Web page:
Posts Tagged ‘Obama’

The View from Mattie’s Pillow

January 20, 2013

Redpolls and Chickadees

Thanks to football (words I never thought I’d write), I’m having a pleasant day home alone, listening to From the Top on NPR, a classical music show featuring young musicians, this week focused on music honoring the life and ideals of Martin Luther King. And thanks to Dr. King, this pleasant Sunday will be followed by a day off from teaching, a day I hope to spend, in part, listening to Obama’s second inaugural address. Because we are in the farthest US time zone from the East Coast (other than Hawaii), the whole inaugural shebang will be over by 10am—plenty of time to longe horses or do a thorough cleaning of the corral and gather my wits for the long semester ahead.

Before I sat down to write, I was watching redpolls at our new yellow feeder. Pushy little birds, they chatter and flutter at each other, trying to get the best spot to peck at the sunflower and thistle mix we’ve put out for them. They seem to have driven the chickadees away by their sheer number and pushiness, though I know the chickadees are still out in the bare willows, because I hear their calls when I go out to visit the horses—“deee—dee—dee.” They are politer birds, perhaps, waiting till the plainer redpolls have glutted for the day to come and perch at the feeder. Or perhaps someone else in the neighborhood has food that they like better. Watching the redpolls, so active and plucky, I made a mental list for the day—writing this is item number one.

I suppose I could make analogies between the pushy birds and politics—but their energy is not a difference of opinion with chickadees, but the essential energy of living things: hungry, eager, joyful, crabby, soaring, and squabbling. As I walk up to the glass door to the deck, they sense my motion and blow away as abruptly as if caught by a sudden gust of wind. If I stand still, they venture back one at a time till they are again feeding chattily away. The cat sits at my feet, watching them, plotting her summer moves. In summer, much to her disappointment, I move the feeder and stop filling it, so she is forced to hunt voles in the hay barn instead.

Thinking of Dr. King and of Obama, I remember the flocking of people from around the country to hear each man speak, a couple generations apart. For us, the attractive food is hope, something that has been in short supply in recent years—certainly in many desperate spots around the world. Looking back over this blog, I found this paragraph from Inauguration Day four years ago:

“It’s been a long dark journey through a kind of national despair for the past eight years, when the public dialogue has been driven by fear and impulse rather than reflection and reason. Horses can be made dangerous and frightening by humans who react around them out of fear–perhaps that’s also true of a nation. And horses can be calmed and rehabilitated by a calmer, reasonable presence. Perhaps we all long for that, as well. It’s a lot to place on one human being, to calm and redirect the restless herd of our national psyche, but, as I’ve said to friends here, an election isn’t about one person, it’s about us and who we want ourselves collectively to be. So, as light progresses here, we’ll watch to see how light can be progressively shed on us all with the turn of the political season. I wish for Obama all the best tools of horse and dog training: to be calm, attentive, clear-headed, non-reactive, and to lead by reward and praise rather than by punishment and fear.”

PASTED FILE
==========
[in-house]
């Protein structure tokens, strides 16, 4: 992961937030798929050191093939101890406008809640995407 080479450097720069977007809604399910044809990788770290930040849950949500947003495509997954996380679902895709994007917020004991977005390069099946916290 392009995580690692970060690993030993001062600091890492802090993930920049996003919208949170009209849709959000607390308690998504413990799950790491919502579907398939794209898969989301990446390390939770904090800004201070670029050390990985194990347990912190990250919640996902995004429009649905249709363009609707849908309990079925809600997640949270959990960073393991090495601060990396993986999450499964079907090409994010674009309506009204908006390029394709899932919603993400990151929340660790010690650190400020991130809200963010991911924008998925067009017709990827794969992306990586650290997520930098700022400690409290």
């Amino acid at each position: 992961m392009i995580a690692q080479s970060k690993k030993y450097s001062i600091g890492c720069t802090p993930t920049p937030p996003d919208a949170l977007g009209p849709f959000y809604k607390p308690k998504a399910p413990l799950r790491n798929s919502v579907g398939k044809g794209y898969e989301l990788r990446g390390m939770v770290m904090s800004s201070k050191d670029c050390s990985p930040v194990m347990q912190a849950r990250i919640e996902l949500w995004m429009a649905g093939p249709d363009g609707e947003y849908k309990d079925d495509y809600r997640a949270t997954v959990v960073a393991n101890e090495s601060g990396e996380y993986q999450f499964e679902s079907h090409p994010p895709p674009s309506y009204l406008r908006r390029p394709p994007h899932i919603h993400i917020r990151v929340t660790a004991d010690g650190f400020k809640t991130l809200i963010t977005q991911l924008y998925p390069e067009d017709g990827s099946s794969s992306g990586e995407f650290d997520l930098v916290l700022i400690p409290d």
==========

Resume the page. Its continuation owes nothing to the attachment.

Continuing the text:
How much has changed? Well, I suppose that depends on your world view. But what I had hoped for in Obama seems to be played out in who he has proved to be; he’s famously cool rather than reactive, and seems to be learning how to balance the carrot and the stick politically. Our nation seems to have divided, say, into redpolls and chickadees—but we are still one flock, and have our humanity in common with people everywhere. I wouldn’t trade places with Obama, but I’m glad he’s there, doing the difficult work of keeping us focused on what we have in common and living out the dream that King put forward all those years ago.

Today, I notice the light returning even more than I did last week. We are now a full month away from solstice, with as much light as we had in Thanksgiving. I’m already thinking of the garden and of my plans for Mattie and Sam this summer. We have months to go before we see the ground again, but we have hope.

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The View from Mattie’s Pillow

December 31, 2009

A New Year

And I’m ready.  This has been a year of great promise: on the national scene, a new president who represents a true turning point in American politics; on the local scene, a new mayor, a growing interest in gardening and energy efficiency, and a turn toward inventiveness and ingenuity in dealing with living well and close to the earth in our difficult climate.

But on the ground here in the Interior and at Mattie’s Pillow, it was a year that gradually accumulated small disappointments, local disasters, and a bushel of griefs.  On this blog, I’ve focused on the beauty of life in the Interior and on the challenges those of us who live here face.  In general, I’m an optimist—and living with horses, an exuberantly fun-loving dog, a garden, and all the wild and human creatures that surround us here gives me a lift and a bounce back to the optimistic when  things get rough.